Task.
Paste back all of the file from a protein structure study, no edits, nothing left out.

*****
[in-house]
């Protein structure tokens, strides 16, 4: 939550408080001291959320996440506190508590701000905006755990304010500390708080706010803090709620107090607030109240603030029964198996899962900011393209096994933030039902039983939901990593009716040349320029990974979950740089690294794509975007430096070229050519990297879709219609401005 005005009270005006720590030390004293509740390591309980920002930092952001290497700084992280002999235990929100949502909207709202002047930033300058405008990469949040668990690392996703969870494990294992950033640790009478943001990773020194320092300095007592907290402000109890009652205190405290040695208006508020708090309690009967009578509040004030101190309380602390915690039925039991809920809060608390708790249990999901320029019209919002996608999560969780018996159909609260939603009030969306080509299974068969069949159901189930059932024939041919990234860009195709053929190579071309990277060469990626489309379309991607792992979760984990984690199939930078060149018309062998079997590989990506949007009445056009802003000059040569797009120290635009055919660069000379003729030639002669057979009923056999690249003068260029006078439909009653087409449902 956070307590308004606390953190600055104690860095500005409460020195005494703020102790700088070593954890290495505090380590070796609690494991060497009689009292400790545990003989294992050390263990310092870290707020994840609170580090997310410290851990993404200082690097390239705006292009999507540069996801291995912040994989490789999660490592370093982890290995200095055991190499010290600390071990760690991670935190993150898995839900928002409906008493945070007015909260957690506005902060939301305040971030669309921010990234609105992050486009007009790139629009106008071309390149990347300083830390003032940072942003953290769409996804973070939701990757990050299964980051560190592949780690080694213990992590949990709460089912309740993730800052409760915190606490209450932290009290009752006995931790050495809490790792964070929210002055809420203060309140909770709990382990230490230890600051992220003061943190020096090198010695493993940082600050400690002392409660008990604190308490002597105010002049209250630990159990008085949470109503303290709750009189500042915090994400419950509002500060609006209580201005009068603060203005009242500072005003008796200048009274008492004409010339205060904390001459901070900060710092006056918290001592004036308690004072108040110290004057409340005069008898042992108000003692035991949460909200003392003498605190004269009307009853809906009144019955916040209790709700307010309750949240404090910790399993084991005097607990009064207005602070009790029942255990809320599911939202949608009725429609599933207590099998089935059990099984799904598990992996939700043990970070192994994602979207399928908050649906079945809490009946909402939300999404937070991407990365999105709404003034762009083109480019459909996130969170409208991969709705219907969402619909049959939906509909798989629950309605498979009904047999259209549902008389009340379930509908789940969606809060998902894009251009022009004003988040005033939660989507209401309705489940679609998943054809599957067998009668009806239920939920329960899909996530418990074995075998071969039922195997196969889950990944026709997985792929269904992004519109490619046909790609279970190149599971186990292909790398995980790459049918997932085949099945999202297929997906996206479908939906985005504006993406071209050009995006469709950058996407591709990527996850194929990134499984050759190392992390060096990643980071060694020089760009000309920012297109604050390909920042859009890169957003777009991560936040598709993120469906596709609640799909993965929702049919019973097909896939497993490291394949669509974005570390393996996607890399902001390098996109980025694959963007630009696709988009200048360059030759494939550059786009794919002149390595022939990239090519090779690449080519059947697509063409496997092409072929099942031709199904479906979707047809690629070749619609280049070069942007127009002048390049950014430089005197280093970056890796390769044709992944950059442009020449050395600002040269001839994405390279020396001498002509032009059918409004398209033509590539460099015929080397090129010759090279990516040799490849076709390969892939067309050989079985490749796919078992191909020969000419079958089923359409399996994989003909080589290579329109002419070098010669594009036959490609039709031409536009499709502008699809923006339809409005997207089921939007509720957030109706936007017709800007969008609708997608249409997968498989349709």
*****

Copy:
[in-house]
């Protein structure tokens, strides 16, 4: 939550408080001291959320996440506190508590701000905006755990304010500390708080706010803090709620107090607030109240603030029964198996899962900011393209096994933030039902039983939901990593009716040349320029990974979950740089690294794509975007430096070229050519990297879709219609401005 005005009270005006720590030390004293509740390591309980920002930092952001290497700084992280002999235990929100949502909207709202002047930033300058405008990469949040668990690392996703969870494990294992950033640790009478943001990773020194320092300095007592907290402000109890009652205190405290040695208006508020708090309690009967009578509040004030101190309380602390915690039925039991809920809060608390708790249990999901320029019209919002996608999560969780018996159909609260939603009030969306080509299974068969069949159901189930059932024939041919990234860009195709053929190579071309990277060469990626489309379309991607792992979760984990984690199939930078060149018309062998079997590989990506949007009445056009802003000059040569797009120290635009055919660069000379003729030639002669057979009923056999690249003068260029006078439909009653087409449902 956070307590308004606390953190600055104690860095500005409460020195005494703020102790700088070593954890290495505090380590070796609690494991060497009689009292400790545990003989294992050390263990310092870290707020994840609170580090997310410290851990993404200082690097390239705006292009999507540069996801291995912040994989490789999660490592370093982890290995200095055991190499010290600390071990760690991670935190993150898995839900928002409906008493945070007015909260957690506005902060939301305040971030669309921010990234609105992050486009007009790139629009106008071309390149990347300083830390003032940072942003953290769409996804973070939701990757990050299964980051560190592949780690080694213990992590949990709460089912309740993730800052409760915190606490209450932290009290009752006995931790050495809490790792964070929210002055809420203060309140909770709990382990230490230890600051992220003061943190020096090198010695493993940082600050400690002392409660008990604190308490002597105010002049209250630990159990008085949470109503303290709750009189500042915090994400419950509002500060609006209580201005009068603060203005009242500072005003008796200048009274008492004409010339205060904390001459901070900060710092006056918290001592004036308690004072108040110290004057409340005069008898042992108000003692035991949460909200003392003498605190004269009307009853809906009144019955916040209790709700307010309750949240404090910790399993084991005097607990009064207005602070009790029942255990809320599911939202949608009725429609599933207590099998089935059990099984799904598990992996939700043990970070192994994602979207399928908050649906079945809490009946909402939300999404937070991407990365999105709404003034762009083109480019459909996130969170409208991969709705219907969402619909049959939906509909798989629950309605498979009904047999259209549902008389009340379930509908789940969606809060998902894009251009022009004003988040005033939660989507209401309705489940679609998943054809599957067998009668009806239920939920329960899909996530418990074995075998071969039922195997196969889950990944026709997985792929269904992004519109490619046909790609279970190149599971186990292909790398995980790459049918997932085949099945999202297929997906996206479908939906985005504006993406071209050009995006469709950058996407591709990527996850194929990134499984050759190392992390060096990643980071060694020089760009000309920012297109604050390909920042859009890169957003777009991560936040598709993120469906596709609640799909993965929702049919019973097909896939497993490291394949669509974005570390393996996607890399902001390098996109980025694959963007630009696709988009200048360059030759494939550059786009794919002149390595022939990239090519090779690449080519059947697509063409496997092409072929099942031709199904479906979707047809690629070749619609280049070069942007127009002048390049950014430089005197280093970056890796390769044709992944950059442009020449050395600002040269001839994405390279020396001498002509032009059918409004398209033509590539460099015929080397090129010759090279990516040799490849076709390969892939067309050989079985490749796919078992191909020969000419079958089923359409399996994989003909080589290579329109002419070098010669594009036959490609039709031409536009499709502008699809923006339809409005997207089921939007509720957030109706936007017709800007969008609708997608249409997968498989349709």